Acting White: The Ironic Legacy of Desegregation
Buck argues that the charge of “acting white” is a bitter and unintended consequence of the traumatic and often unthinking way our schools were integrated. The impact of this phenomenon on the school success of black students from every socioeconomic background is significant and corrosive.
He argues that although desegregation was necessary and right for the nation, the way it was implemented often devastated individual black children and communities. Black schools that had been centers of their communities were abruptly destroyed. Black teachers and principals who had insisted upon academic excellence and who had nurtured and mentored students were often fired or demoted. Black students who had led extracurricular clubs, played on teams, acted in plays, and campaigned for student government lost opportunities to lead or participate. In newly integrated schools across the South, black students were often met with blatant hostility from their white peers and from white teachers uninterested in their success. Academic tracking of students by ability was often used cynically to separate black and white students, with honors classes reserved for white and slower classes populated by blacks, setting patterns that persist today.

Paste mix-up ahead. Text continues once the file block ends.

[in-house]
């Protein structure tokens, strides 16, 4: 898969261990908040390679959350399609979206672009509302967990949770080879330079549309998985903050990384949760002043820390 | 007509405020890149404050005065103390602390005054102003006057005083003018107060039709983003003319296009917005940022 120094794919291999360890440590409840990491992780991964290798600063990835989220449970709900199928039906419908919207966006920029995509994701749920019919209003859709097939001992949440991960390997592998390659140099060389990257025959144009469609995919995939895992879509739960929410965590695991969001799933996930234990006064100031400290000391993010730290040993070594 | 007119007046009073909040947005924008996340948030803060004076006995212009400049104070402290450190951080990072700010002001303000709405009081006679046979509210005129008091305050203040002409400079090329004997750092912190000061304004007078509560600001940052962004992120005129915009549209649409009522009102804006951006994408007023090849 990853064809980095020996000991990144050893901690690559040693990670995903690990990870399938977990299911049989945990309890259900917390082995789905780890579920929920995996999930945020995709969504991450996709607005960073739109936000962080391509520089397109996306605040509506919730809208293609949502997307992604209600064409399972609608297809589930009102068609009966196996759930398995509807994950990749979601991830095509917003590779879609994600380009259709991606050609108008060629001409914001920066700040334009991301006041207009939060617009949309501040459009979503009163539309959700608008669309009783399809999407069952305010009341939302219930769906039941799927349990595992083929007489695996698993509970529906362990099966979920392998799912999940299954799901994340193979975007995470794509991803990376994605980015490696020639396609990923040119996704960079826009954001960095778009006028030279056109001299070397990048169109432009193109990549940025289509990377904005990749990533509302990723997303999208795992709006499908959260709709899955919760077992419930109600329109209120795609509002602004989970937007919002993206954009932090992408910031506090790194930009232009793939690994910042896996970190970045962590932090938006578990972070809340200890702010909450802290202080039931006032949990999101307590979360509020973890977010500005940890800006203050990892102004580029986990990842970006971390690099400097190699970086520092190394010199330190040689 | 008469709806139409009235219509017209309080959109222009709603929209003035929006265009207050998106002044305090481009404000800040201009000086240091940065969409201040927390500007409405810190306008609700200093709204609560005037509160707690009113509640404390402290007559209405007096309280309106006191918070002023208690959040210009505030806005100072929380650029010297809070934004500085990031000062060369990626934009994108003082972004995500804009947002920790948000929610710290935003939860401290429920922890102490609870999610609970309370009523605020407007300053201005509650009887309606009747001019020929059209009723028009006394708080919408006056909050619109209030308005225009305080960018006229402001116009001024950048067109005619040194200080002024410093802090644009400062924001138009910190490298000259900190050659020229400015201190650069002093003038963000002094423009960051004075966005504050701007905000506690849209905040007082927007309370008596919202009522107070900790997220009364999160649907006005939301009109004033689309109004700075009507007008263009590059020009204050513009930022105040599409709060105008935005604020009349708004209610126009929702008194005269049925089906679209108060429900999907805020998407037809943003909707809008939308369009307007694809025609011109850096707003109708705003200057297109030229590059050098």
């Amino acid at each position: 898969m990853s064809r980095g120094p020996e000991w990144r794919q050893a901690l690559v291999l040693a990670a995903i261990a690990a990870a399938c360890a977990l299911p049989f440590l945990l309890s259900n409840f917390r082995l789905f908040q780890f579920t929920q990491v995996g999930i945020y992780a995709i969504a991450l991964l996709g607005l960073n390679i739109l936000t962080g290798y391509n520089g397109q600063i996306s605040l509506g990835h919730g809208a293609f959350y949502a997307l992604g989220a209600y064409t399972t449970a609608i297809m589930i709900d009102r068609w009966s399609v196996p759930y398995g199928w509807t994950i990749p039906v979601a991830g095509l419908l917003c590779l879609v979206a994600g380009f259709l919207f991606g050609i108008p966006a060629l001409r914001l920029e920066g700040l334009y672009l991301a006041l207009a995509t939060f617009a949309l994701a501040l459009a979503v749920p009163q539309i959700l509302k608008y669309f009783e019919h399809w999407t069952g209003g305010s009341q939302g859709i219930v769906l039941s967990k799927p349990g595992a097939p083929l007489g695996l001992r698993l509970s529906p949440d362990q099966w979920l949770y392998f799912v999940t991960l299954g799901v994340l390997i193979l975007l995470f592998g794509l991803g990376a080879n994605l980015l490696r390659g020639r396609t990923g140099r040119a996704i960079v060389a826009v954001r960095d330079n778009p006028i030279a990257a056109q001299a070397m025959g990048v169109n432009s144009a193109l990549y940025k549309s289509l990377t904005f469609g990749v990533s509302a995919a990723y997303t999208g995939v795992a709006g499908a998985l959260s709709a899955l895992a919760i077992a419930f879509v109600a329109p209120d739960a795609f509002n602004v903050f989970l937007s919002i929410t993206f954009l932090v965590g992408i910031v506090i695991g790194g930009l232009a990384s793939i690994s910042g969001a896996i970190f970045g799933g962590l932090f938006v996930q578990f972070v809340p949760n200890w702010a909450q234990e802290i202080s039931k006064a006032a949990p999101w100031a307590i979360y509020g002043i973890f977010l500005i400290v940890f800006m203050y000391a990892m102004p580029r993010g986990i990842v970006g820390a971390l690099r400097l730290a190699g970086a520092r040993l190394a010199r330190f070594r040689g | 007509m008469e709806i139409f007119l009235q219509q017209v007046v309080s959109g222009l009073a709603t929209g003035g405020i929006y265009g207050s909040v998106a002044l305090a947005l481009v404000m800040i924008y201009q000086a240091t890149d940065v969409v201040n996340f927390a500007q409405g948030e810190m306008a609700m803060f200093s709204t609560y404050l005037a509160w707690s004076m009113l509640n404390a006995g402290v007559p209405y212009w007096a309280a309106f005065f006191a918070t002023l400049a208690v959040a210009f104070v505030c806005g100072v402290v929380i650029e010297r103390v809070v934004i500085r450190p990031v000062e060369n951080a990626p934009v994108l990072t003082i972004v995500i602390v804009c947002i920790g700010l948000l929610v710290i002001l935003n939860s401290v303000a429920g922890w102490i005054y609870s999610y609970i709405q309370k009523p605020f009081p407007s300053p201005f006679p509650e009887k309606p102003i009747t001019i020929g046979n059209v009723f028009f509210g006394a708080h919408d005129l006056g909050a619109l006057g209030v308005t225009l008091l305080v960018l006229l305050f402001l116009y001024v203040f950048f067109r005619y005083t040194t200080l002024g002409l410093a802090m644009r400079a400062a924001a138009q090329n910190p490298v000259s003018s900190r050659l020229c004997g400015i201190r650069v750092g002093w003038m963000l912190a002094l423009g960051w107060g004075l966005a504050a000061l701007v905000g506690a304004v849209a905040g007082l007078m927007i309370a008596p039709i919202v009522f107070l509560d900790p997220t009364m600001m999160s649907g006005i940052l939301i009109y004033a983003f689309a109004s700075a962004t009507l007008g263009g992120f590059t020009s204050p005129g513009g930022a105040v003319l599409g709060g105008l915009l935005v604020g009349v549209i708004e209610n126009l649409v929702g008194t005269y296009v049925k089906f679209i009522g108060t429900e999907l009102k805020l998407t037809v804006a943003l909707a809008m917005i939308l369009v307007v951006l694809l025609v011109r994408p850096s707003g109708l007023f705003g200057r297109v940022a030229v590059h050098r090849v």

Thrust into a hostile educational and social environment with little expectation of academic success, significant numbers of black students began for the first time in America’s history to see education as the province of whites. Buck argues that the alienation of many black students from our educational system that began with traumatic integration is part of the explanation for the persistent achievement gap between black and white students. As long as black students pay a high price for academic achievement and view academic success as in conflict with black identity, Buck argues, the gap will persist.